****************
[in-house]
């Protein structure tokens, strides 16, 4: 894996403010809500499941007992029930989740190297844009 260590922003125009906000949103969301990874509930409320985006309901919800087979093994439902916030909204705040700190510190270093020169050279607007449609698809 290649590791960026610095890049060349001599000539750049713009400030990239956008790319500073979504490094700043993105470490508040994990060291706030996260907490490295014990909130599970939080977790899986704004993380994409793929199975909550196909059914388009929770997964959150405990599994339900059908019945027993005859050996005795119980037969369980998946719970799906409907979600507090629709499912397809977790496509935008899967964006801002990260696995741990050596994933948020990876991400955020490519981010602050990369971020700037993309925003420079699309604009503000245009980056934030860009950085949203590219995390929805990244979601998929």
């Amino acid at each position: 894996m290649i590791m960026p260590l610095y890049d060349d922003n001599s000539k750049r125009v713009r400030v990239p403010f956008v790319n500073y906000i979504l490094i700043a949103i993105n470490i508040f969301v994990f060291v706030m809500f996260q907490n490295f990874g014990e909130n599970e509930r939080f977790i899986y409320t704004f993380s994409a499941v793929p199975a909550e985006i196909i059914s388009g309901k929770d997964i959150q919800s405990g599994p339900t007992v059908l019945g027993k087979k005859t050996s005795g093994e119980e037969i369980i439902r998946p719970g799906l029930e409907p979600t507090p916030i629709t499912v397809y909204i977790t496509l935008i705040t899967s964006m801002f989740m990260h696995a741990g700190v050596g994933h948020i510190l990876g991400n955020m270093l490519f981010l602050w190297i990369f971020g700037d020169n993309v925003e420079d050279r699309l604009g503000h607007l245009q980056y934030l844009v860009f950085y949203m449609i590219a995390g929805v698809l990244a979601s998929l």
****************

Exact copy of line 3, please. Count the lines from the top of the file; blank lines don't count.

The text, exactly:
């Amino acid at each position: 894996m290649i590791m960026p260590l610095y890049d060349d922003n001599s000539k750049r125009v713009r400030v990239p403010f956008v790319n500073y906000i979504l490094i700043a949103i993105n470490i508040f969301v994990f060291v706030m809500f996260q907490n490295f990874g014990e909130n599970e509930r939080f977790i899986y409320t704004f993380s994409a499941v793929p199975a909550e985006i196909i059914s388009g309901k929770d997964i959150q919800s405990g599994p339900t007992v059908l019945g027993k087979k005859t050996s005795g093994e119980e037969i369980i439902r998946p719970g799906l029930e409907p979600t507090p916030i629709t499912v397809y909204i977790t496509l935008i705040t899967s964006m801002f989740m990260h696995a741990g700190v050596g994933h948020i510190l990876g991400n955020m270093l490519f981010l602050w190297i990369f971020g700037d020169n993309v925003e420079d050279r699309l604009g503000h607007l245009q980056y934030l844009v860009f950085y949203m449609i590219a995390g929805v698809l990244a979601s998929l």